Bronfenbrenner’s Social Development


  Urie Bronfenbrenner, born in 1917, was a psychologist known for developing a theory which linked a child’s social and environmental setting to how the child learns and develops.  He is known for his research in child development and specifically for his Ecological Systems Theory.  In this model, a person’s social setting is categorized as four different systems.  These systems include a microsystem, mesosystem, exosystem, and a macrosystem.  Later, a fifth system was added, known as the chronosystem (“Urie Bronfenbrenner,” 2008).


Microsystem: includes, but is not limited to, a person’s friendships, family, activities, and teachers

Mesosystem: connections within the microsystem.  (student’s teacher communicating with the parents)

Exosystem: people and social settings that a person may not directly interact with (if a father gets laid off, this will affect the student)

Macrosystem: values, morals, and traditions in a culture

Chronosystem: events and transitions that occur over time (a student’s physical development throughout their life)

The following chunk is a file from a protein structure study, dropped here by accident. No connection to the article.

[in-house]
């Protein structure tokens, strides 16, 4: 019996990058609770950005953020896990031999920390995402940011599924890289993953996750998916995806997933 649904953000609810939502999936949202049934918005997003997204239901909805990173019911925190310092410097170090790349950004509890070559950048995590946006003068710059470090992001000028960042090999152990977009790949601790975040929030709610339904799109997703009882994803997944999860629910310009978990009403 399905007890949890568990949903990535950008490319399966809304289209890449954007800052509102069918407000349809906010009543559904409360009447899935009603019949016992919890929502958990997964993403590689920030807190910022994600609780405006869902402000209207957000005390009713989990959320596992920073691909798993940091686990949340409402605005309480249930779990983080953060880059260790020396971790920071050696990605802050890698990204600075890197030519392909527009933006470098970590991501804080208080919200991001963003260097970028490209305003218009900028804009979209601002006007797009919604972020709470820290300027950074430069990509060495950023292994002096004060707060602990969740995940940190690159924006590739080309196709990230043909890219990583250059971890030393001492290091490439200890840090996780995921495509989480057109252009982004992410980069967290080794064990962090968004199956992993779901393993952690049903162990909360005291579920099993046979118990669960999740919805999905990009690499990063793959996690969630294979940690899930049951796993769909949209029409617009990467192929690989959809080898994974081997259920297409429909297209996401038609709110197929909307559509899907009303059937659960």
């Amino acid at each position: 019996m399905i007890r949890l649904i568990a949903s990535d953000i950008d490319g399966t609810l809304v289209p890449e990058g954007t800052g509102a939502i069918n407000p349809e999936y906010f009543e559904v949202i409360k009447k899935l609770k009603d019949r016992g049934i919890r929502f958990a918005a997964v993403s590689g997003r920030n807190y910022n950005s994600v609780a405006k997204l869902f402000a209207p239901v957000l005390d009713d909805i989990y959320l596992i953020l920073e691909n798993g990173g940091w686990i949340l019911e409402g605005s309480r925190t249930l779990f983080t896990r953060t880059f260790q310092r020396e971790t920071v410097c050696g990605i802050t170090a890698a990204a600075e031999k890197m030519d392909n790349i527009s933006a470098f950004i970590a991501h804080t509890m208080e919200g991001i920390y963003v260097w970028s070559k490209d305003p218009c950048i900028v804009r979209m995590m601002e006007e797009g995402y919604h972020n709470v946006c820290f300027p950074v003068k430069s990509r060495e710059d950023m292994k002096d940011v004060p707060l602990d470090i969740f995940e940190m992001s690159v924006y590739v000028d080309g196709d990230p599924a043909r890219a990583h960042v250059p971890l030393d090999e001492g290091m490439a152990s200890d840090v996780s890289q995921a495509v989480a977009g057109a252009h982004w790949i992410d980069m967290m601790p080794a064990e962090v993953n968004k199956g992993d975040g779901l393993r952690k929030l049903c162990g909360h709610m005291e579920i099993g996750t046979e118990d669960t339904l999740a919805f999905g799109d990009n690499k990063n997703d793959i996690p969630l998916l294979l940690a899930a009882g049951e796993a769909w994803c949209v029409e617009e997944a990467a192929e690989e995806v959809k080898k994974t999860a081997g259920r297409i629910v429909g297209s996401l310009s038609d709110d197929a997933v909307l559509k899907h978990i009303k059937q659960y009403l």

(“Urie Bronfenbrenner,” 2008)                                                                                                                                                                  Source:

*The diagram below is a visual of Bronfenbrenner's Ecological Systems Theory.  It shows how the systems all interact with each other.   


Bronfenbrenner’s theory shows educators that a student’s environment is a key factor in how they develop.  Not only do the teachers play a part of the environment, but so do friends, family, administrators, neighbors, and many more.  The video below explains the different systems in story format.

Bronfenbrenner's Ecological Theory



Bronfenbrenner's Ecological Theory. (2010) Youtube. Retrieved July 15, 2011 from

Science Sundays. (2009). Live Journal. Retrieved July 15, 2011, from

Urie Bronfenbrenner, father of Head Start program and pre-eminent 'human ecologist,' dies at age 88. (2005).  Cornell Univserity News Science. Retrieved July 15, 2011, from